African swine fever information for pig hunters
It's important to remain alert for African swine fever as this serious disease of pigs continues to spread in neighbouring countries. Australia is free from African swine fever however if it were introduced, it would significantly impact pig health and production.
Queensland's widespread population of feral pigs presents a challenge. Pig hunters and property owners in areas inhabited by feral pigs can help by monitoring the feral pig population for signs of disease and reporting suspected cases.
How pigs can become infected
Feral and domestic pigs can become infected with African swine fever virus by:
- eating contaminated pork products and feed
- close contact with infected pigs
- contact with contaminated equipment.
You can prevent the spread of disease by:
- wearing disposable or washable protective clothing (aprons/gloves/overalls) when dressing feral pigs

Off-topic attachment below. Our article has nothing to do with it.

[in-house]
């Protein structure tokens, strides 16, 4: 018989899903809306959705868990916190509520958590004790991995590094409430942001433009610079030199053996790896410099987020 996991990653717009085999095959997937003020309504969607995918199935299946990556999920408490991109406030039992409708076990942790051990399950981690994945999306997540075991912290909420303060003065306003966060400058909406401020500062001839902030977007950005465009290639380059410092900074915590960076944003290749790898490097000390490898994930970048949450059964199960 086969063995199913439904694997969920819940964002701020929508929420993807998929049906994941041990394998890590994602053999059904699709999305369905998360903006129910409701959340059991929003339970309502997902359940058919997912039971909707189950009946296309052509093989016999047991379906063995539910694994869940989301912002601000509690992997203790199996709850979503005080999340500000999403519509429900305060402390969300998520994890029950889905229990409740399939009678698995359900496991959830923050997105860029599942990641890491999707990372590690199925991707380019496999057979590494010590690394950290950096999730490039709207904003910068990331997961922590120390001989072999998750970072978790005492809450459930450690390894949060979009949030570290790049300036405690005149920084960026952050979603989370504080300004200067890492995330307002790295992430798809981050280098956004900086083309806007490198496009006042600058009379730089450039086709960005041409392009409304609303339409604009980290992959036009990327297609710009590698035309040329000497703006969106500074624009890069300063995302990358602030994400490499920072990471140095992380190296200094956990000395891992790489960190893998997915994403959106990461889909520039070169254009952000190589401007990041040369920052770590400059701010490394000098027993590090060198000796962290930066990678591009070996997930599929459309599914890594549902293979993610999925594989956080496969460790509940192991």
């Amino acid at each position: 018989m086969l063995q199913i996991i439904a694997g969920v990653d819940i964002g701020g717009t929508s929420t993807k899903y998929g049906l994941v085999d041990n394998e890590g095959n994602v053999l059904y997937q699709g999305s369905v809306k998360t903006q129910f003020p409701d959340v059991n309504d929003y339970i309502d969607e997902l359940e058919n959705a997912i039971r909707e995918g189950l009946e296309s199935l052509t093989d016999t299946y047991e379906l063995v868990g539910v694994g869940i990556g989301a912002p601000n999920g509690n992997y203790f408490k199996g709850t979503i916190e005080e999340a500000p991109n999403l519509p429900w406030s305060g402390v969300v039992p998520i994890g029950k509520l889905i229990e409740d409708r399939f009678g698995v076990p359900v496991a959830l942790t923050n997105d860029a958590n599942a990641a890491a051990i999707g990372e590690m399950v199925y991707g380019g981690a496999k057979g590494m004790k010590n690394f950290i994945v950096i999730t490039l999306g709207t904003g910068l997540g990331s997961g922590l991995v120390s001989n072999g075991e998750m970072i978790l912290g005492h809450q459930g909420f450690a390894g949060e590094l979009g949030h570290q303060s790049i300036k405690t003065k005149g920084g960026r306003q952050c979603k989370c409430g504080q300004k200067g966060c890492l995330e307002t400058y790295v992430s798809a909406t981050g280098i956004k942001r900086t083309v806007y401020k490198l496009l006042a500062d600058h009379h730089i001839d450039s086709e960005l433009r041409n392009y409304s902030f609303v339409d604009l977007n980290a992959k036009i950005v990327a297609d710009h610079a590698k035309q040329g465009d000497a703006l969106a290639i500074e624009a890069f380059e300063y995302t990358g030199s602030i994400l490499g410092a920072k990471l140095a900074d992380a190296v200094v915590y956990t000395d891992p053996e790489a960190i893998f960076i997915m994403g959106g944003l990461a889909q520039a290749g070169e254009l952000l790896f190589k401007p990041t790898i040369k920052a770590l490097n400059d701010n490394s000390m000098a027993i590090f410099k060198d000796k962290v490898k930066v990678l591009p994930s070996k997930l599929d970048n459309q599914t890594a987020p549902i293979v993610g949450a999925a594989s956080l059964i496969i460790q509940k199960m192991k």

- inspecting all carcasses and carcass parts for evidence of disease or illness
- cleaning and disinfecting all equipment on site
- respecting all quarantines, biosecurity plans and restrictions that are in place
- only hunting on one property each night
- thoroughly cleaning and disinfecting your vehicle after each night's harvesting.
You should not:
- have contact with domestic pigs if you hunt feral pigs
- move live animals (including piglets) to new locations
- keep feral pigs at home
- use swill to feed or trap feral pigs
- leave leftovers from your meals in the hunting area
- feed raw feral pig meat to dogs.
- Last reviewed: 19 Nov 2019
- Last updated: 19 Oct 2022